In a new SLAS Technology auto-commentary, two authors of an article recently published in Nature Biomedical Engineering (Abnormal Scar Identification with Spherical Nucleic Acid Technology) share more insight into their unique method for skin disease diagnosis using NanoFlare nanotechnology. In particular, the authors address point-of-care diagnosis and image acquisition, which are the primary bottlenecks in efficient disease diagnosis.
Authors David Yeo, Ph.D., and Prof. Chenjie Xu, Ph.D., of the School of Chemical and Biomedical Engineering at Nanyang Technological University (Singapore) use NanoFlare to enable biopsy-free disease diagnosis and progression monitoring in response to therapy. It is a minimally-invasive, self-applied alternative that can reduce scarring and infection risks; improve accessibility to disease diagnosis; provide timely feedback of treatment efficacy; and reduce healthcare personnel time and attention, hence the overall healthcare burden.
This vision of simplifying disease diagnosis using topically-applied nanotechnology could change the way skin diseases such as abnormal scars are diagnosed and managed.
Simplifying Skin Disease Diagnosis with Topical Nanotechnology can be accessed for free for a limited time at http://journals.
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About our Society and Journals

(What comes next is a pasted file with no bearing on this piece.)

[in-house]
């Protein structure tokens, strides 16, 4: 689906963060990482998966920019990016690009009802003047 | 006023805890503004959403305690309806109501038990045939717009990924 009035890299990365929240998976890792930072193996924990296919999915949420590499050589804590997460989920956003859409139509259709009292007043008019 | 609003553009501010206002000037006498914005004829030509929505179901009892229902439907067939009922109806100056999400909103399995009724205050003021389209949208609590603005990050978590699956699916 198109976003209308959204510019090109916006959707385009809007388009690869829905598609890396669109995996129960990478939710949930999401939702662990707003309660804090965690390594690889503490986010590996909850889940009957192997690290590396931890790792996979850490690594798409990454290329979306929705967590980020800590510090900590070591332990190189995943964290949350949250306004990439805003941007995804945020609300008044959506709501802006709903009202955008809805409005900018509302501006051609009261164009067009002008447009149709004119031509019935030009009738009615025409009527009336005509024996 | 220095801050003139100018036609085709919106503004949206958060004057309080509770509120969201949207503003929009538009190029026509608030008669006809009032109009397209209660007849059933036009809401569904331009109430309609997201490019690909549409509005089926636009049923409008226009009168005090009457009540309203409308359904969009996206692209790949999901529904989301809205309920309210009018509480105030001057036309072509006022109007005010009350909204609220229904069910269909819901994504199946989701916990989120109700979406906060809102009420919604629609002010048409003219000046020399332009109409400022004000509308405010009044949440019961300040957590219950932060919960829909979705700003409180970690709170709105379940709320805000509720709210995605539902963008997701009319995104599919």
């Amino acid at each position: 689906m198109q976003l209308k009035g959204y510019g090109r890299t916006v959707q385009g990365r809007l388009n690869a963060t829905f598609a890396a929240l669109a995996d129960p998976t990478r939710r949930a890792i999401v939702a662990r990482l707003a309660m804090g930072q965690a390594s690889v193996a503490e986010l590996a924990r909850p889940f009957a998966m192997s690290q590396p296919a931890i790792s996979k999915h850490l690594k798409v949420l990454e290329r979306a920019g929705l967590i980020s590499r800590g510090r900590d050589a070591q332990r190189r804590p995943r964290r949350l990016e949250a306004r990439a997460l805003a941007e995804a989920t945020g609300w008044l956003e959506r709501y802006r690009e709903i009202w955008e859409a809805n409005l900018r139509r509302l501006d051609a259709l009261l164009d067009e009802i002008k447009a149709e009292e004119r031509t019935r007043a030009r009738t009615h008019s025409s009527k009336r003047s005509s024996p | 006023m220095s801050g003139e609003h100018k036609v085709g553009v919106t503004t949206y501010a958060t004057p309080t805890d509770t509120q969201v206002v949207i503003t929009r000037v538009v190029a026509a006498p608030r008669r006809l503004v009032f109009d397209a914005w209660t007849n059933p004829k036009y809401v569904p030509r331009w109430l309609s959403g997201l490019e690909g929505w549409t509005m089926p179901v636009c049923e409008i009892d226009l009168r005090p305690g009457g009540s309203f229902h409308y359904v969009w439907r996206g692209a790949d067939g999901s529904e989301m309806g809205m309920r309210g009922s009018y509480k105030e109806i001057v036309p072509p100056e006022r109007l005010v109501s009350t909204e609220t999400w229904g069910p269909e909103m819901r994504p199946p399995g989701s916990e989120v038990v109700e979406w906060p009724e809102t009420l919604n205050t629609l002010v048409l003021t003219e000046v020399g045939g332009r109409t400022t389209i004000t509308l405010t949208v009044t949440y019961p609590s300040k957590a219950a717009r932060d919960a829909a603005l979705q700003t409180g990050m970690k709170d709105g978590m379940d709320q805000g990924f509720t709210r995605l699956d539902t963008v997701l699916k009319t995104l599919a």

SLAS (Society for Laboratory Automation and Screening) is an international community of nearly 20,000 professionals and students dedicated to life sciences discovery and technology. The SLAS mission is to bring together researchers in academia, industry and government to advance life sciences discovery and technology via education, knowledge exchange and global community building.
SLAS DISCOVERY: 2016 Impact Factor 2.444. Editor-in-Chief Robert M. Campbell, Ph.D., Eli Lilly and Company, Indianapolis, IN (USA). SLAS Discovery (Advancing Life Sciences R&D) was previously published (1996-2016) as the Journal of Biomolecular Screening (JBS).
SLAS TECHNOLOGY: 2016 Impact Factor 2.850. Editor-in-Chief Edward Kai-Hua Chow, Ph.D., National University of Singapore (Singapore). SLAS Technology (Translating Life Sciences Innovation) was previously published (1996-2016) as the Journal of Laboratory Automation (JALA).
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